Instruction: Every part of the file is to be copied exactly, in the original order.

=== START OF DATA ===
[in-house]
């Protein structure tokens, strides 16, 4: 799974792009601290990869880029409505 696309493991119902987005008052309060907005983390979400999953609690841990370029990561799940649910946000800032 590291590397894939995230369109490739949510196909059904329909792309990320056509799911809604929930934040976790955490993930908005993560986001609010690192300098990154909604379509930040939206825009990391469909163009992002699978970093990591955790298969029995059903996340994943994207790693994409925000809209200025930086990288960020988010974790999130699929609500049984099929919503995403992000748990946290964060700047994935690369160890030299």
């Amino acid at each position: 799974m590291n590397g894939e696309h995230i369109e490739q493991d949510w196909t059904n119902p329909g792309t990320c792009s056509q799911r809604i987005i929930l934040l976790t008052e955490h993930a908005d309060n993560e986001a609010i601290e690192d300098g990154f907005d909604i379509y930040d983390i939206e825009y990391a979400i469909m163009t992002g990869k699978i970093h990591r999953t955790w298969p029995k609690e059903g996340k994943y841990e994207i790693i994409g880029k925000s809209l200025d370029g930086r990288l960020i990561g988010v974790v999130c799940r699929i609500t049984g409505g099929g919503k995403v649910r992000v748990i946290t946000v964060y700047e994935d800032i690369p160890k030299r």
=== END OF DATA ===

[in-house]
């Protein structure tokens, strides 16, 4: 799974792009601290990869880029409505 696309493991119902987005008052309060907005983390979400999953609690841990370029990561799940649910946000800032 590291590397894939995230369109490739949510196909059904329909792309990320056509799911809604929930934040976790955490993930908005993560986001609010690192300098990154909604379509930040939206825009990391469909163009992002699978970093990591955790298969029995059903996340994943994207790693994409925000809209200025930086990288960020988010974790999130699929609500049984099929919503995403992000748990946290964060700047994935690369160890030299």
């Amino acid at each position: 799974m590291n590397g894939e696309h995230i369109e490739q493991d949510w196909t059904n119902p329909g792309t990320c792009s056509q799911r809604i987005i929930l934040l976790t008052e955490h993930a908005d309060n993560e986001a609010i601290e690192d300098g990154f907005d909604i379509y930040d983390i939206e825009y990391a979400i469909m163009t992002g990869k699978i970093h990591r999953t955790w298969p029995k609690e059903g996340k994943y841990e994207i790693i994409g880029k925000s809209l200025d370029g930086r990288l960020i990561g988010v974790v999130c799940r699929i609500t049984g409505g099929g919503k995403v649910r992000v748990i946290t946000v964060y700047e994935d800032i690369p160890k030299r």